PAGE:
This paper provides the first in-depth exploration of tiger killing behaviour in communities bordering the Sundarbans mangrove forest, Bangladesh. Our findings demonstrate the complexity of carnivore killing behaviour in situations of human–wildlife conflict. We find that killings are not purely retaliatory in nature (i.e. driven by a desire for retribution following livestock depredation or attacks on humans by tigers), and that previous negative experience of tigers is not the sole determinant of villagers’ acceptance of killing behaviour. Inter-related socio psychological factors (risk perceptions, beliefs about tigers and the people that kill tigers, general attitude towards tigers), perceived failings on the part of local authorities whom villagers believe should resolve village tiger incidents, perceived personal rewards (financial rewards, enhanced social status, medicinal or protective value of tiger body parts), and contextual factors (the severity and location of tiger incidents) motivate people to kill tigers when they enter villages and foster the widespread acceptance of this behaviour. The complexity of these factors highlights the need for conservation practitioners to explore and understand people’s motivations for killing endangered carnivore species, in order to address better the community-led killing of these animals. For the Sundarbans area, knowledge of these motivational factors can be used to develop conservation actions suitable for developing both communities’ capacity and, crucially, desire to co-exist with tigers and to respond with non-lethal action to village tiger incidents.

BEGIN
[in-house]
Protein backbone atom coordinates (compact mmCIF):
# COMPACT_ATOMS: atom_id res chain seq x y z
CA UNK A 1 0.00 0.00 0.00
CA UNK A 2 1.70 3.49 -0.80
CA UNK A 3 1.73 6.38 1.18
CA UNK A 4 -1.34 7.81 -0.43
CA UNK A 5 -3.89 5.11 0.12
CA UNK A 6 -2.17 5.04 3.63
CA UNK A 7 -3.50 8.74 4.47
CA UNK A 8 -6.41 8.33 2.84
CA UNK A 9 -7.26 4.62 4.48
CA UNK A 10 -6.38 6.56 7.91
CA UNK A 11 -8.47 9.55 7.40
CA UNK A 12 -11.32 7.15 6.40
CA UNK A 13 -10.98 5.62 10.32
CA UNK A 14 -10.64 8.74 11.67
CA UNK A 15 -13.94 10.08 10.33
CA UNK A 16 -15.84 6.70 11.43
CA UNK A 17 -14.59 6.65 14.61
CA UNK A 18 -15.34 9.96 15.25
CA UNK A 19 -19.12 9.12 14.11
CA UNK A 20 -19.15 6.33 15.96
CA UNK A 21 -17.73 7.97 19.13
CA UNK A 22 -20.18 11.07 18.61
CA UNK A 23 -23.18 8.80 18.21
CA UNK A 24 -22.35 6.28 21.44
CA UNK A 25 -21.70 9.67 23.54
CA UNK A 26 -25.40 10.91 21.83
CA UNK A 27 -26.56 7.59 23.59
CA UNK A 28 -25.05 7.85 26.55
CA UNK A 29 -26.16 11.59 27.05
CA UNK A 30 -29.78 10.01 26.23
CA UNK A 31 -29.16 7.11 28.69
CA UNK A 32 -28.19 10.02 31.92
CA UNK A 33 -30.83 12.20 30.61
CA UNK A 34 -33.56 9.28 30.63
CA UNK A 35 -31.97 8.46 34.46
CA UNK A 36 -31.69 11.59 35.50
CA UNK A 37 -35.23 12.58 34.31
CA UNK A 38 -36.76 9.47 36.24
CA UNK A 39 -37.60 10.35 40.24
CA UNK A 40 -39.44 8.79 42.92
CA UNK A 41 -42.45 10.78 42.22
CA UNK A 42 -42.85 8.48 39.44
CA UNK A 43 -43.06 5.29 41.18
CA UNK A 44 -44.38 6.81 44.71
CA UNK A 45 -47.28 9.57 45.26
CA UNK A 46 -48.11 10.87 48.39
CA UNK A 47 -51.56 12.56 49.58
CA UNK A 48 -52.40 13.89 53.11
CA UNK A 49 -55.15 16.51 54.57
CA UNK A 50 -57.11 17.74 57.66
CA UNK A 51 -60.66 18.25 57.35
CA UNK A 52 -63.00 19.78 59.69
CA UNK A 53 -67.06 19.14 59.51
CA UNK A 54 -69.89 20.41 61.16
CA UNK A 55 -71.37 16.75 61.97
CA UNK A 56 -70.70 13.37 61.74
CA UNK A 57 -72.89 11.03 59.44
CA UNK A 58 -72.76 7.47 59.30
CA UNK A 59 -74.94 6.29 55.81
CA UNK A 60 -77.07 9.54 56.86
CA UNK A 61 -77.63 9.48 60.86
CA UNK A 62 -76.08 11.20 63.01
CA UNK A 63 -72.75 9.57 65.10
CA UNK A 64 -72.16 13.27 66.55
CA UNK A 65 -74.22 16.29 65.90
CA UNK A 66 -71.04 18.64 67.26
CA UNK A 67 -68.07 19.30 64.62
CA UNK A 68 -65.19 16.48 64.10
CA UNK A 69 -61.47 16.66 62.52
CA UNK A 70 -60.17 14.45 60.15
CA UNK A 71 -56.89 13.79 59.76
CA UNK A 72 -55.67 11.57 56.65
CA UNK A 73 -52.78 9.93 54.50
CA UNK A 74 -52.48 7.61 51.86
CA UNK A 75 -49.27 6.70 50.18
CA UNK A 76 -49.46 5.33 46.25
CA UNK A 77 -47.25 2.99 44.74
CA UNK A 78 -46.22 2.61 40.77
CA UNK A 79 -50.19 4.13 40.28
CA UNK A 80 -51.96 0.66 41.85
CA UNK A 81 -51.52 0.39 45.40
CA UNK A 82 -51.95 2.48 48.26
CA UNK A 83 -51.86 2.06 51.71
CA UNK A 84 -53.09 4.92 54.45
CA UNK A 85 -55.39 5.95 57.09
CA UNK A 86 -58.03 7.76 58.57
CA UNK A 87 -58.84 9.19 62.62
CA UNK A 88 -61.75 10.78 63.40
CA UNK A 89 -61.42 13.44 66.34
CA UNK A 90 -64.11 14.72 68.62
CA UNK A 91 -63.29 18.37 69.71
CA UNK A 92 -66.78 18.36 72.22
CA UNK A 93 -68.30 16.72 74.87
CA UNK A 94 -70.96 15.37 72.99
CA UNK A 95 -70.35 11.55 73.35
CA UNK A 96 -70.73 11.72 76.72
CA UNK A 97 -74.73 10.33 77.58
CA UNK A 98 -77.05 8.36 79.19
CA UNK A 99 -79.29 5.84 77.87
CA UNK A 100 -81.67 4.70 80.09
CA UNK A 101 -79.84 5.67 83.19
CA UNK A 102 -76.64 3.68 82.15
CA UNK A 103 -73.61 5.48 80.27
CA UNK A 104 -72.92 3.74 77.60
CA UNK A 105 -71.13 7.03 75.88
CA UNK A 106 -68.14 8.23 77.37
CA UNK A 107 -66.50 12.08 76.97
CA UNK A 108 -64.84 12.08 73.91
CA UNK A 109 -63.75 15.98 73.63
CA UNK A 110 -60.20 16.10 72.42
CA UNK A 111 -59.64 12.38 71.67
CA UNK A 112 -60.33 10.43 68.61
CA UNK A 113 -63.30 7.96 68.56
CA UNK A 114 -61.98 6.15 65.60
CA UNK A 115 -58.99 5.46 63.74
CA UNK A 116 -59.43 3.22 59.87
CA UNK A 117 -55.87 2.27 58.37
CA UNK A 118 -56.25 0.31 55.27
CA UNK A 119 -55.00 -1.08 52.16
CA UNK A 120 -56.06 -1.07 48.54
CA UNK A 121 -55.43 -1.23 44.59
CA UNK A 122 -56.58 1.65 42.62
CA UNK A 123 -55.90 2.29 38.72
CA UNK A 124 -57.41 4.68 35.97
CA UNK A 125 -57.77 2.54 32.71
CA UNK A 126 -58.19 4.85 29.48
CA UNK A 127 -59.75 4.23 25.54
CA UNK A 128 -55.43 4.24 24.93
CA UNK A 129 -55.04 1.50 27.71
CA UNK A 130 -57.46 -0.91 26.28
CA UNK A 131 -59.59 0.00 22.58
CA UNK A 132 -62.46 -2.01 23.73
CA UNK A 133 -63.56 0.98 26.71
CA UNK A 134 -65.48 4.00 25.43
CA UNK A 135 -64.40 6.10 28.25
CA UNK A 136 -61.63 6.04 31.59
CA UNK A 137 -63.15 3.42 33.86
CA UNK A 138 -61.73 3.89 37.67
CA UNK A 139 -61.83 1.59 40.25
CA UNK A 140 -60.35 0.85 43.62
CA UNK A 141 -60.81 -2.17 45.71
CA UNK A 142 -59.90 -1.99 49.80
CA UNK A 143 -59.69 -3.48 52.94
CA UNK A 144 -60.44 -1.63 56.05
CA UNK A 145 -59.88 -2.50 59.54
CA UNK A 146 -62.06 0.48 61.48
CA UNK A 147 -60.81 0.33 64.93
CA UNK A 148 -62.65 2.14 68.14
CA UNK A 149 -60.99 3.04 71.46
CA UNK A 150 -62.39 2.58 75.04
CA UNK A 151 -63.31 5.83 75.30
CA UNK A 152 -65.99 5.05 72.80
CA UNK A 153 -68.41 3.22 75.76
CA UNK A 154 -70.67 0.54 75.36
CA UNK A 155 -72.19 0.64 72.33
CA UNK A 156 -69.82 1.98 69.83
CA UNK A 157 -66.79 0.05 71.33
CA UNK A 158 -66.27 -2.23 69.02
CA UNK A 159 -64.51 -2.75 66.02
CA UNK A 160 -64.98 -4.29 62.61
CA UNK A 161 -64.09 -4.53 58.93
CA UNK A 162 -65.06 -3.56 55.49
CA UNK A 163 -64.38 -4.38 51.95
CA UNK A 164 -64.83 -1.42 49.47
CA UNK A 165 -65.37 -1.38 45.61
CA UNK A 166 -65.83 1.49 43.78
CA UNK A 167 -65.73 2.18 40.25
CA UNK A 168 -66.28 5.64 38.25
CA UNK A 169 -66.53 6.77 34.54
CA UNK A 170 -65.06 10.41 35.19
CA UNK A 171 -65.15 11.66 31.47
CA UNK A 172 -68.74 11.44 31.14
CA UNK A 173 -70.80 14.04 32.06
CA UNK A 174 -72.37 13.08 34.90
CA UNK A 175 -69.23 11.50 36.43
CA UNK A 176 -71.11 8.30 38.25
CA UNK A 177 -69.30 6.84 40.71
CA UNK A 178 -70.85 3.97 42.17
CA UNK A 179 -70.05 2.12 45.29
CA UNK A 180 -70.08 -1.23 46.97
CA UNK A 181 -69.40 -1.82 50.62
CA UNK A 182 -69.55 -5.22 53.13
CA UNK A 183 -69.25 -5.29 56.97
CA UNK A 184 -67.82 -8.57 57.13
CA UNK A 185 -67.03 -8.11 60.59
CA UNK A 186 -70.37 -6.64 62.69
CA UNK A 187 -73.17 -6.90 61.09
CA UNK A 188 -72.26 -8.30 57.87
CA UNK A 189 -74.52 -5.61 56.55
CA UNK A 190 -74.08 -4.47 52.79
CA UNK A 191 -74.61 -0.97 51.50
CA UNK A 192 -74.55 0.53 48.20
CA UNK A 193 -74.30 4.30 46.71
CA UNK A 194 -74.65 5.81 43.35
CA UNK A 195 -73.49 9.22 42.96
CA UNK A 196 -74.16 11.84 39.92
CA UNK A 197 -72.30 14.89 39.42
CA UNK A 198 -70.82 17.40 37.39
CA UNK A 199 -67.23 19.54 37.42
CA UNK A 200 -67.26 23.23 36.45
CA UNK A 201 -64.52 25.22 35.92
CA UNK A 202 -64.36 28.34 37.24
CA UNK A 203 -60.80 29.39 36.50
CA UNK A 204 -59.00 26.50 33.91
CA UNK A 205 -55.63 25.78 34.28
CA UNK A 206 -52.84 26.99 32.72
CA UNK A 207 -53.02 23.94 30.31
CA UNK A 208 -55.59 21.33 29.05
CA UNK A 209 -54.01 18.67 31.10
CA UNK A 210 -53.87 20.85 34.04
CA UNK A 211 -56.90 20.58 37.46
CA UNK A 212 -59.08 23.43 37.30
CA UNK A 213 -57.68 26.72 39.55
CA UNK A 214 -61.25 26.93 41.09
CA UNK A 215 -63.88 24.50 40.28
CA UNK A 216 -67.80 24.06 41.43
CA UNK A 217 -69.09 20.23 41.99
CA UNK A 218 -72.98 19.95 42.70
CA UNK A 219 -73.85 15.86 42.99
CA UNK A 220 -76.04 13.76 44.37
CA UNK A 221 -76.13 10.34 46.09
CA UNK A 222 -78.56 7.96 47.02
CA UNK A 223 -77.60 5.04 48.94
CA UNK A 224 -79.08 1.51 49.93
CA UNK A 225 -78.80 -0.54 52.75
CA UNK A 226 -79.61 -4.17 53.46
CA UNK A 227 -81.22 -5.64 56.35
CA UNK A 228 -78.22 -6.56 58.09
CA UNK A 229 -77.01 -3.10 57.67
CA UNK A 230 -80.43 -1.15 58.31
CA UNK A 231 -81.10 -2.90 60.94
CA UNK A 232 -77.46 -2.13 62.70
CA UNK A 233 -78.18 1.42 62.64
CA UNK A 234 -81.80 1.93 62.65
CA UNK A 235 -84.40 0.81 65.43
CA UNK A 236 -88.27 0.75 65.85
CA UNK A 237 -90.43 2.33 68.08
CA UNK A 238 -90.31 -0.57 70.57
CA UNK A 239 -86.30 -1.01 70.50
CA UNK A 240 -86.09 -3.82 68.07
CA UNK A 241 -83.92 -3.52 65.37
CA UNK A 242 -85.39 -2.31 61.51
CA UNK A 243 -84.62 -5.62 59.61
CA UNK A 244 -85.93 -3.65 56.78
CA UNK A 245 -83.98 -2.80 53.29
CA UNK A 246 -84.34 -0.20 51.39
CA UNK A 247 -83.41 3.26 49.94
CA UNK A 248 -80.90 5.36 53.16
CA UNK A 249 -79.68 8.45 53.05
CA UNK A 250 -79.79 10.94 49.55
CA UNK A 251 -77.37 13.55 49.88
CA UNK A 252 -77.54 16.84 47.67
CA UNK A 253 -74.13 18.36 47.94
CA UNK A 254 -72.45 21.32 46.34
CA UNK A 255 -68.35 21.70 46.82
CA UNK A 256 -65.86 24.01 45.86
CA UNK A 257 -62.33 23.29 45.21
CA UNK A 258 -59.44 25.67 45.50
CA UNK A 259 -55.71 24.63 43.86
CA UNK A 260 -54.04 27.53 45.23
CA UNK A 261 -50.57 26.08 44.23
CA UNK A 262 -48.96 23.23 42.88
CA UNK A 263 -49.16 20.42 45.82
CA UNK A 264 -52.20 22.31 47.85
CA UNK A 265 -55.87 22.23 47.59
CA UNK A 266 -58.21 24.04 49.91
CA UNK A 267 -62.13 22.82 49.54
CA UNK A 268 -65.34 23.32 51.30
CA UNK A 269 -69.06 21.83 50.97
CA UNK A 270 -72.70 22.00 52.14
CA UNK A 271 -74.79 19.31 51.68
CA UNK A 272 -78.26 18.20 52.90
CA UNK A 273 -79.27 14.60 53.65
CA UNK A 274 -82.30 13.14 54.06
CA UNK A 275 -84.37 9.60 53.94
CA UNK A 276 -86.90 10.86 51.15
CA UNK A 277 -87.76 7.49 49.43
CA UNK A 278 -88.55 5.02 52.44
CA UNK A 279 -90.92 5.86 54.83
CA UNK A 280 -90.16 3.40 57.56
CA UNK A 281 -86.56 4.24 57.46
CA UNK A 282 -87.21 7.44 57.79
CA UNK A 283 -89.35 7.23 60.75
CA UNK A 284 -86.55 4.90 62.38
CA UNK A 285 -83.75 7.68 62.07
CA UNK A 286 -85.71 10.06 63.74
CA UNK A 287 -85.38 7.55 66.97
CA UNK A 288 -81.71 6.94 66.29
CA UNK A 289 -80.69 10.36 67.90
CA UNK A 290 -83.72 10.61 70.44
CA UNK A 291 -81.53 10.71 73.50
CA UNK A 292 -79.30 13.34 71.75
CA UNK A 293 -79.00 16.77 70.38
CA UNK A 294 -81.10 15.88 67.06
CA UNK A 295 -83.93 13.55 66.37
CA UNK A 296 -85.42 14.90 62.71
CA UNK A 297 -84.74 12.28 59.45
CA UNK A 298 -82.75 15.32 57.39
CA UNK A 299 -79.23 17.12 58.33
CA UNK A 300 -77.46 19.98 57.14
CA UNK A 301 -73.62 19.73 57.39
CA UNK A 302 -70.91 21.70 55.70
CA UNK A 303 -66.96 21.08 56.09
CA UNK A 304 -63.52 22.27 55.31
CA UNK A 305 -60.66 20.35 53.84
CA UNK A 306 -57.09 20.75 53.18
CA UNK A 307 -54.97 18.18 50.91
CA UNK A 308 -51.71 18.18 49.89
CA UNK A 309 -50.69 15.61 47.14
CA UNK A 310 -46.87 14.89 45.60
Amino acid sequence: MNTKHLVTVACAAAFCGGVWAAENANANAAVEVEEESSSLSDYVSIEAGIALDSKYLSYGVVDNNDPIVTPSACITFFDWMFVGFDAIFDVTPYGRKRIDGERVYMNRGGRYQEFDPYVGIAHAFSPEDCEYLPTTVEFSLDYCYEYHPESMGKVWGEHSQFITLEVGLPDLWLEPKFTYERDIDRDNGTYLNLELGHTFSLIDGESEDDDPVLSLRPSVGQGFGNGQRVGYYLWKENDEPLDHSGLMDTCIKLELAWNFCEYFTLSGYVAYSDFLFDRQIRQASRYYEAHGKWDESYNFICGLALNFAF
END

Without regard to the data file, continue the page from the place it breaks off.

Chloe Inskip, Zubair Fahad, Rowan Tully, Thomas Roberts, Douglas MacMillan, Understanding carnivore killing behaviour: Exploring the motivations for tiger killing in the Sundarbans, Bangladesh. Biological Conservation, Volume 180, December 2014, 42-50